DAC, combined with long-term CO2 storage and/or conversion of CO2 to valuable products, helps remove existing CO2 from the atmosphere and address the legacy impacts of fossil fuel combustion and greenhouse gas emissions from other sources. Additionally, DAC can support sectors that do not have a single point-source where CO2 emissions could be captured. For example, DAC can reduce the CO2 emissions created by agriculture and shipping industries to help them achieve net zero.
Q. How many projects have been selected and how much funding is DOE providing?
A: Through the Bipartisan Infrastructure Law, Congress appropriated $3.5 billion for the development of four domestic Regional DAC Hubs. Through this initial funding opportunity announcement, DOE made more than $1.2 billion of federal funding available and selected for award negotiation two Regional DAC Hubs as well as 14 feasibility studies and 5 front-end engineering and design studies.
In August 2023, OCED announced two projects that have been selected for award negotiations to become Regional DAC Hubs. FECM also announced the projects selected for award negotiations to conduct feasibility and front-end engineering and design studies. DOE intends to issue a second funding opportunity announcement in 2024 or later to solicit additional projects seeking funding and fully implement the Regional DAC Hubs mandate.
Q. What are Regional Direct Air Capture Hubs?
A: Each Regional DAC Hub will demonstrate a direct air capture technology or suite of technologies as well as the processing, delivery, and storage or end-use of captured carbon. Each hub must have the capacity to scale and capture at least one million metric tons of existing CO2 annually from the atmosphere, and either store it safely and permanently deep underground or convert it into valuable products.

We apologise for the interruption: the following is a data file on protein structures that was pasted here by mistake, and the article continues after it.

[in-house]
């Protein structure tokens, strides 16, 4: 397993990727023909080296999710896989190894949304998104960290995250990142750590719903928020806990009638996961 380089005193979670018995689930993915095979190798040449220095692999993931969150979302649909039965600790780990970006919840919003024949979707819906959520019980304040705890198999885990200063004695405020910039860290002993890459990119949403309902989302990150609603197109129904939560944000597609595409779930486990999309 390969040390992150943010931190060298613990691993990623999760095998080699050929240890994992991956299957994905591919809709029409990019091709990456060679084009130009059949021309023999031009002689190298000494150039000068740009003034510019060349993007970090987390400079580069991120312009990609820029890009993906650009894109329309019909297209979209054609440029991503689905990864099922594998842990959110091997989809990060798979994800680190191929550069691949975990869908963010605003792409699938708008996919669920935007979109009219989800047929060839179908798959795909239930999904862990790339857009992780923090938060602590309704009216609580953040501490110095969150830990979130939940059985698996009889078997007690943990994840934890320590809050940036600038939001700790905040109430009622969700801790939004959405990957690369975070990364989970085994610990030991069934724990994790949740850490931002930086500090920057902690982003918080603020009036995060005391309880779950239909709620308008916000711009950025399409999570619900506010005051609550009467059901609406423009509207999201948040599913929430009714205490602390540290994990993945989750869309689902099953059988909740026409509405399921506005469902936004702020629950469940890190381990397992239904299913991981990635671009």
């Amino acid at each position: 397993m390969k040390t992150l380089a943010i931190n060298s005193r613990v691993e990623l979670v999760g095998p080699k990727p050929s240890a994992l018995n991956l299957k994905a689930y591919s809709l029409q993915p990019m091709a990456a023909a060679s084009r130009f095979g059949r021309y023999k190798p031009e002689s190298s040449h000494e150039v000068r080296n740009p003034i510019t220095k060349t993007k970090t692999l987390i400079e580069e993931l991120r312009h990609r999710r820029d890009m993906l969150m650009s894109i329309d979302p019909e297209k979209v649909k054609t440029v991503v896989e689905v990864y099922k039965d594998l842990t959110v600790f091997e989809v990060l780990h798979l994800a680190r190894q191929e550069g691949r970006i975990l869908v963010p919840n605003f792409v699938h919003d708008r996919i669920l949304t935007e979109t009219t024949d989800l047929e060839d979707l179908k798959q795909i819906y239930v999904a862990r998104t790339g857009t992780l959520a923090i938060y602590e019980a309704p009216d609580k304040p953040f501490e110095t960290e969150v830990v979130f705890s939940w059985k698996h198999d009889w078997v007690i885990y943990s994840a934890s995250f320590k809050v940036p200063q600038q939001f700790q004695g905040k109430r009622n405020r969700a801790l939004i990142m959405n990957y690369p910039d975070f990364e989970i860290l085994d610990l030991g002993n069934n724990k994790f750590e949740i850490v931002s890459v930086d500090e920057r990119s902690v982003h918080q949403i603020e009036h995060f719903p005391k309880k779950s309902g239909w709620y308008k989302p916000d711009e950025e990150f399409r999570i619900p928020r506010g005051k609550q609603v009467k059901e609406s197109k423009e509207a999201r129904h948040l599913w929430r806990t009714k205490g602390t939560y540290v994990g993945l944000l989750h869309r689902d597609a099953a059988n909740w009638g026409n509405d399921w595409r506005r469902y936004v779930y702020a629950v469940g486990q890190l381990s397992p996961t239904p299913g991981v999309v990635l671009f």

Q. What are the anticipated benefits of the Regional Direct Air Capture Hubs?
A: DOE’s funding for Regional DAC Hubs will accelerate the commercialization of DAC technology and demonstrate the processing, transport, and storage/conversion of CO2 captured from the atmosphere.
The Regional DAC Hubs program supports the broader government-wide effort to help the United States achieve a net-zero economy by 2050 in a cost-effective, reliable, and efficient manner, and to maximize the benefits of the clean energy transition as the nation works to curb the climate crisis, empower workers, and advance environmental justice.
The Regional DAC Hubs are also expected to create new, good paying jobs in the clean energy sector while supporting DOE’s commitment to diversity, equity, inclusion, and accessibility. The hubs will also contribute to the President’s Justice40 Initiative, which set a goal that 40% of the overall benefits of certain federal investments flow to disadvantaged communities that are marginalized and overburdened by pollution and underinvestment.